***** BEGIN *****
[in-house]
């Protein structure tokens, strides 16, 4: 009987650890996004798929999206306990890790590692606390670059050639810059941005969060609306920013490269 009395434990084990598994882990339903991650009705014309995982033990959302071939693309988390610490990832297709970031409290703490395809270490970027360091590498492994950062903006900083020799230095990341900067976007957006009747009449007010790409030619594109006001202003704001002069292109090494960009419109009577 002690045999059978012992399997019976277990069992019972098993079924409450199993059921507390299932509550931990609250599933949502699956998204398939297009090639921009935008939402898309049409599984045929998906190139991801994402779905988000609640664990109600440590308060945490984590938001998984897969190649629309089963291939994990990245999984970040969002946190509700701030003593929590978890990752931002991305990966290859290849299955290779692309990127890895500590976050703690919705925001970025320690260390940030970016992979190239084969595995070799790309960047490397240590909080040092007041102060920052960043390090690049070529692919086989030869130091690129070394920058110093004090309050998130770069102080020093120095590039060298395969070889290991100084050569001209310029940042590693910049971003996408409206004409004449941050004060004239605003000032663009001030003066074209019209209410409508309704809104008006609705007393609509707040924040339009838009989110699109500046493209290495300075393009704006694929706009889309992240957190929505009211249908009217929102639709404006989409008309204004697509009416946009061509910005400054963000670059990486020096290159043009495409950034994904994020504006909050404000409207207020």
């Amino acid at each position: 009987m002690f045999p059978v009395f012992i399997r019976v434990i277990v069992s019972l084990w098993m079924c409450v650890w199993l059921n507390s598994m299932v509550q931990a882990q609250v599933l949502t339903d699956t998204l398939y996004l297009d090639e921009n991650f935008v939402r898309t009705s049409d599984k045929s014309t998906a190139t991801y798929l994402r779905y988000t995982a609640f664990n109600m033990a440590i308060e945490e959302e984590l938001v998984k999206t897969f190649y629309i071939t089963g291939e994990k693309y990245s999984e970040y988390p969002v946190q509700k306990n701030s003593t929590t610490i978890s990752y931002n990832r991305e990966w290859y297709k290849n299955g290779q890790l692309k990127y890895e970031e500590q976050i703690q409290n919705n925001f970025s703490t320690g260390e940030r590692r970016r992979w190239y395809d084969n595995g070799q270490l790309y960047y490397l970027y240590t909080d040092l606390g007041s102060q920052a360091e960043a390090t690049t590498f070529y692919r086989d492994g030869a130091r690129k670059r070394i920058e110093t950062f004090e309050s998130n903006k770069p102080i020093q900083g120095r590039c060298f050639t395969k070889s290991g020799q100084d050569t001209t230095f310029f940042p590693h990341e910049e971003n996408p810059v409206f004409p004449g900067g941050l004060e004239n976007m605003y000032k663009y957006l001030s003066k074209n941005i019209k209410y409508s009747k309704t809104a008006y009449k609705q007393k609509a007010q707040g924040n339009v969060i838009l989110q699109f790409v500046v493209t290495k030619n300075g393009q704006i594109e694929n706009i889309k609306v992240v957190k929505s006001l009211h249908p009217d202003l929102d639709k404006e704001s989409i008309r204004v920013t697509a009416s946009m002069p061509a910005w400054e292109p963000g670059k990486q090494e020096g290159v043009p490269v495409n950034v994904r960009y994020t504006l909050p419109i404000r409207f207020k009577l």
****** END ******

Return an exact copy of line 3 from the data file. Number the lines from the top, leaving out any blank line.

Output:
């Amino acid at each position: 009987m002690f045999p059978v009395f012992i399997r019976v434990i277990v069992s019972l084990w098993m079924c409450v650890w199993l059921n507390s598994m299932v509550q931990a882990q609250v599933l949502t339903d699956t998204l398939y996004l297009d090639e921009n991650f935008v939402r898309t009705s049409d599984k045929s014309t998906a190139t991801y798929l994402r779905y988000t995982a609640f664990n109600m033990a440590i308060e945490e959302e984590l938001v998984k999206t897969f190649y629309i071939t089963g291939e994990k693309y990245s999984e970040y988390p969002v946190q509700k306990n701030s003593t929590t610490i978890s990752y931002n990832r991305e990966w290859y297709k290849n299955g290779q890790l692309k990127y890895e970031e500590q976050i703690q409290n919705n925001f970025s703490t320690g260390e940030r590692r970016r992979w190239y395809d084969n595995g070799q270490l790309y960047y490397l970027y240590t909080d040092l606390g007041s102060q920052a360091e960043a390090t690049t590498f070529y692919r086989d492994g030869a130091r690129k670059r070394i920058e110093t950062f004090e309050s998130n903006k770069p102080i020093q900083g120095r590039c060298f050639t395969k070889s290991g020799q100084d050569t001209t230095f310029f940042p590693h990341e910049e971003n996408p810059v409206f004409p004449g900067g941050l004060e004239n976007m605003y000032k663009y957006l001030s003066k074209n941005i019209k209410y409508s009747k309704t809104a008006y009449k609705q007393k609509a007010q707040g924040n339009v969060i838009l989110q699109f790409v500046v493209t290495k030619n300075g393009q704006i594109e694929n706009i889309k609306v992240v957190k929505s006001l009211h249908p009217d202003l929102d639709k404006e704001s989409i008309r204004v920013t697509a009416s946009m002069p061509a910005w400054e292109p963000g670059k990486q090494e020096g290159v043009p490269v495409n950034v994904r960009y994020t504006l909050p419109i404000r409207f207020k009577l």